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The “Save Bobby” Bill?




Embattled, scandal-scared S.C. House Speaker Bobby Harrell dropped a bombshell on the Palmetto State’s political landscape this week – pushing a pair of bills in his chamber to neuter South Carolina’s Attorney General.

Harrell’s bills – which would allow a majority vote of the S.C. General Assembly to strip the Attorney General of the vast majority of his prosecutorial responsibilities – represent perhaps the most brazen, corrupt and desperate assault on public integrity we’ve ever seen in this state.

And South Carolina is a cesspool of corruption, people …

Filed without warning (and with overwhelming numbers of legislative co-sponsors), Harrell’s bills would not only give the General Assembly the ability to selectively police public corruption cases across the state – but would amend the state constitution to strip the Attorney General of his role as the state’s “chief prosecutor.”

“Naked aggression,” one lawmaker told FITS. “Pure, naked aggression.”

Indeed … and from a branch of government that has shown absolutely no ability to police itself on corruption issues.

So … what’s behind this power play?

Easy: S.C. Attorney General Alan Wilson is currently investigating Harrell on public corruption charges, and the powerful legislative leader is throwing everything including the kitchen sink at Wilson in an effort to cling to power.

In fact one ex-aide said he wanted to see Wilson’s “blood” – not to mention his “ass on a stick.”

Yeah … things have gotten testy.

But do Harrell’s bills also represent a backdoor attempt to save the Speaker’s skin?

According to the language one of the bills, H. 5072, Wilson would be stripped of his ability to prosecute public corruption cases related to “constitutional officers.” Generally, this is understood to mean elected officials who are chosen by voters every four years at the polls (i.e. Governor, Lieutenant Governor, State Treasurer, Attorney General, Superintendent of Education, Comptroller General, etc).

But does the term “constitutional officer” also apply to Harrell? And could it potentially be used to shield him from prosecution?

“In the broadest possible sense a constitutional officer can be defined as any elected official referenced by the state constitution,” a source familiar with the issue tells FITS. “In fact there’s a 1962 Attorney General’s opinion referencing this question – one which concludes that the broadest possible definition can be applied to that term.”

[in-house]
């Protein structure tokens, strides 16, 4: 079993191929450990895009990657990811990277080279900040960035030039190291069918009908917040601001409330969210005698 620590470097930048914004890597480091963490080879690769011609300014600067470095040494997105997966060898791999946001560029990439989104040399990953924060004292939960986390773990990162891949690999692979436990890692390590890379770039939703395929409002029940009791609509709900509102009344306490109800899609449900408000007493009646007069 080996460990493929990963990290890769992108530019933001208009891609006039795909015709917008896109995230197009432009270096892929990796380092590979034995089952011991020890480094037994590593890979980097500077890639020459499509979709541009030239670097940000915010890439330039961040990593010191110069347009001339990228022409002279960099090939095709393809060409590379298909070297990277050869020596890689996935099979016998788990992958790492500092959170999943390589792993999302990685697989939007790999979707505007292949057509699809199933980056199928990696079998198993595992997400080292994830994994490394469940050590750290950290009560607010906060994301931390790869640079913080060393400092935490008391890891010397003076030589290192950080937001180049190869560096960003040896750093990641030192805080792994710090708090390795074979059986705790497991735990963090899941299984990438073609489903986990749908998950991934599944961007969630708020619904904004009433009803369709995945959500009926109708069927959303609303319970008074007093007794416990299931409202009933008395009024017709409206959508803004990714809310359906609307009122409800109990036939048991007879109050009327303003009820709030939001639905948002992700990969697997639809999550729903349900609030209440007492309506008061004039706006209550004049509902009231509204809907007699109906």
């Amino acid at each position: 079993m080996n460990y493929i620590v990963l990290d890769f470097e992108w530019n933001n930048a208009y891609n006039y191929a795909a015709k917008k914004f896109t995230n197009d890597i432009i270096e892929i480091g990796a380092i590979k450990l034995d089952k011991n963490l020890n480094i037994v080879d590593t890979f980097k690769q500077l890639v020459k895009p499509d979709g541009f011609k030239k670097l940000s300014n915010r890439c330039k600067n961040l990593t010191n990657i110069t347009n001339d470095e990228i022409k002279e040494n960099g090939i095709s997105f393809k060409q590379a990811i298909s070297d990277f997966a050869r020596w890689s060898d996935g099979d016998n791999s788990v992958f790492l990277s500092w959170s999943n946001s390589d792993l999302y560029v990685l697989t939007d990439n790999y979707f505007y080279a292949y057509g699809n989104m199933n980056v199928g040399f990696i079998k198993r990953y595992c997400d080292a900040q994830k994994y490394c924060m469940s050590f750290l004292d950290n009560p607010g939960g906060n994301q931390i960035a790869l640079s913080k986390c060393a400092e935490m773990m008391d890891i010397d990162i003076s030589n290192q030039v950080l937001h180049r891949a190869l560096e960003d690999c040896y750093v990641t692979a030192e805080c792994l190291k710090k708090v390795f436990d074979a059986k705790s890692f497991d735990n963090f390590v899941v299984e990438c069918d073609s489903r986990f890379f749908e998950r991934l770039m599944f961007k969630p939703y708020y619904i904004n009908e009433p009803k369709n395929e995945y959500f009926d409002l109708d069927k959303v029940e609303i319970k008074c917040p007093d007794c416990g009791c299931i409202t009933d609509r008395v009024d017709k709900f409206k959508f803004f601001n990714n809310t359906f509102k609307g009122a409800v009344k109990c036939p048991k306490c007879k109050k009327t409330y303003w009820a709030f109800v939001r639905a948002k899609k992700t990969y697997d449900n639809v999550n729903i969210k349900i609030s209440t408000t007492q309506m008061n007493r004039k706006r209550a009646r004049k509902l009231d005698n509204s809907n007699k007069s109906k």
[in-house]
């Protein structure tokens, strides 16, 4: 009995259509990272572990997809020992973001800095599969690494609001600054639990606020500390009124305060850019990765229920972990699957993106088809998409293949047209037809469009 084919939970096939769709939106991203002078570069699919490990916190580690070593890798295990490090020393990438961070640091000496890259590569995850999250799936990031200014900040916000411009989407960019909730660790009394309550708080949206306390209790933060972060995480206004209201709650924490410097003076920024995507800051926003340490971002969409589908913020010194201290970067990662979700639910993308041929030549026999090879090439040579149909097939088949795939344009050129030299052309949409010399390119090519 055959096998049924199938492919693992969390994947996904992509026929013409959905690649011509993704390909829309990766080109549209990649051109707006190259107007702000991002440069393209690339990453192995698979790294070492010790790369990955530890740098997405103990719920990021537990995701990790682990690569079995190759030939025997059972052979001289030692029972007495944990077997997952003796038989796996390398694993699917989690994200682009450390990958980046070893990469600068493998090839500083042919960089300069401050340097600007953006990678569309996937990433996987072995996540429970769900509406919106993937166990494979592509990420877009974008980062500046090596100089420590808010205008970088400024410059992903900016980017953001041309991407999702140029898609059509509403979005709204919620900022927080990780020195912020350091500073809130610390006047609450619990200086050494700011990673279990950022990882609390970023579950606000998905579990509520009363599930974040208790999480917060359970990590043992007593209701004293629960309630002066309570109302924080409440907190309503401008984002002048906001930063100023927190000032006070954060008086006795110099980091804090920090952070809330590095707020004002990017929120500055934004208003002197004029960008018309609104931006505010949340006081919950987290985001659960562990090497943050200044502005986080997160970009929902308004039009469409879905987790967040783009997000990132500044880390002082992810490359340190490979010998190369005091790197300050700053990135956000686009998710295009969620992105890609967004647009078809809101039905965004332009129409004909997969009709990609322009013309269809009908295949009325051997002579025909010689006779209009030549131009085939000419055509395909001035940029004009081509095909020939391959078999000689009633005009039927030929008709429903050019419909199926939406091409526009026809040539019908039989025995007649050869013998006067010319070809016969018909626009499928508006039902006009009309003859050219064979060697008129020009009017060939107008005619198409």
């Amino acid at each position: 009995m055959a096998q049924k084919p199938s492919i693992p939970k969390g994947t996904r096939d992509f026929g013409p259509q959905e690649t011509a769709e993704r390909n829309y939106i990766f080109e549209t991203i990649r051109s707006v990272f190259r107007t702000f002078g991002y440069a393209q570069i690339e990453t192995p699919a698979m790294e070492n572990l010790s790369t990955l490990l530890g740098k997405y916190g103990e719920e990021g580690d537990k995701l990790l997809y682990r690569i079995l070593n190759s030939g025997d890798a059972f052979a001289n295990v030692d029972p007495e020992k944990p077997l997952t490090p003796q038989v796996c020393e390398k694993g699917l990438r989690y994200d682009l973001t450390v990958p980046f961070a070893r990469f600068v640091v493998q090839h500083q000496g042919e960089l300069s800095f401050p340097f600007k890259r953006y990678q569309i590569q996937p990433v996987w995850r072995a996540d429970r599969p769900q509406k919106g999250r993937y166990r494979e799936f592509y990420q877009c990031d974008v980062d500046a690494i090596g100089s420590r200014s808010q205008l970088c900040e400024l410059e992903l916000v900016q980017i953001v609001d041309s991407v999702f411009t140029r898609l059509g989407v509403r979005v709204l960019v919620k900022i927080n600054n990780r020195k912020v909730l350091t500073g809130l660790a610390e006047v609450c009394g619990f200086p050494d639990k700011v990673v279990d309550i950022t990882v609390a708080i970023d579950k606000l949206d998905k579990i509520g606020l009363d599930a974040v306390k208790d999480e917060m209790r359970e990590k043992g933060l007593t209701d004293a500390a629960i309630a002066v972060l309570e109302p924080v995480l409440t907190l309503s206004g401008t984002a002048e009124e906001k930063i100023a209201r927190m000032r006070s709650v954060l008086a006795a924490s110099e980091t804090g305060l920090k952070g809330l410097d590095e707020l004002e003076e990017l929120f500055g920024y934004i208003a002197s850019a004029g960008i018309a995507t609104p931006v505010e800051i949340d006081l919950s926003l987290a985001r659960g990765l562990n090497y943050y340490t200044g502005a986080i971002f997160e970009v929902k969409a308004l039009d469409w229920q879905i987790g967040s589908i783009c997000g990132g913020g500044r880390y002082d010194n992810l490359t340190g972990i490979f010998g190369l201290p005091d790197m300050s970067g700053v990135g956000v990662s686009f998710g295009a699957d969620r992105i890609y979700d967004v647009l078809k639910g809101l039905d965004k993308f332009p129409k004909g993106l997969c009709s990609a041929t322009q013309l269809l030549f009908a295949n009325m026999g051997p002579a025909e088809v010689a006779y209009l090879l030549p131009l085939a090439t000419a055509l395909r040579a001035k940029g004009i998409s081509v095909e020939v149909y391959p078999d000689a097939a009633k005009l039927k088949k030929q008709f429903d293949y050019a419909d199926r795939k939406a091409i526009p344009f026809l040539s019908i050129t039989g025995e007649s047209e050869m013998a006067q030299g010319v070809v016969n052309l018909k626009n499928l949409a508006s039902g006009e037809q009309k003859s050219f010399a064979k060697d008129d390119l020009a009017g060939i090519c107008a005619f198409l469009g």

The source added that “the question would probably wind up going to the courts” – a branch of government Harrell has in his back pocket after helping to engineer a legislative victory earlier this year for S.C. Chief Justice Jean Toal.

In other words Harrell’s bills could conceivably give him a “get out of jail free card” – no matter what Wilson’s prosecution uncovers against him.

What does Wilson think of that?

“Due to state grand jury secrecy requirements, it is inappropriate to comment on any matter that could have an impact on state grand jury investigations,” Wilson’s office told FITS. “As a general statement, we have confidence in the deliberative process of the General Assembly, and believe that members of the House and Senate will ultimately act in the public interest.”


We don’t share that confidence … not as long as Bobby Harrell is calling the shots in the S.C. House.

Ever since Harrell’s public corruption scandal first hit (way back in September 2012), he has responded like a criminal – lying and refusing to release his records, assassinating the character of one of the reporters who investigated him and then strong-arming her newspaper into backing down (by allegedly threatening to withhold an annual bribe the paper receives from the S.C. General Assembly).

But this latest effort – an attempt to rewrite the constitution of the state – is simply over-the-top.

We would urge all S.C. House members who signed onto these bills to think long and hard about what they are doing and whether it is in the best interests of the state.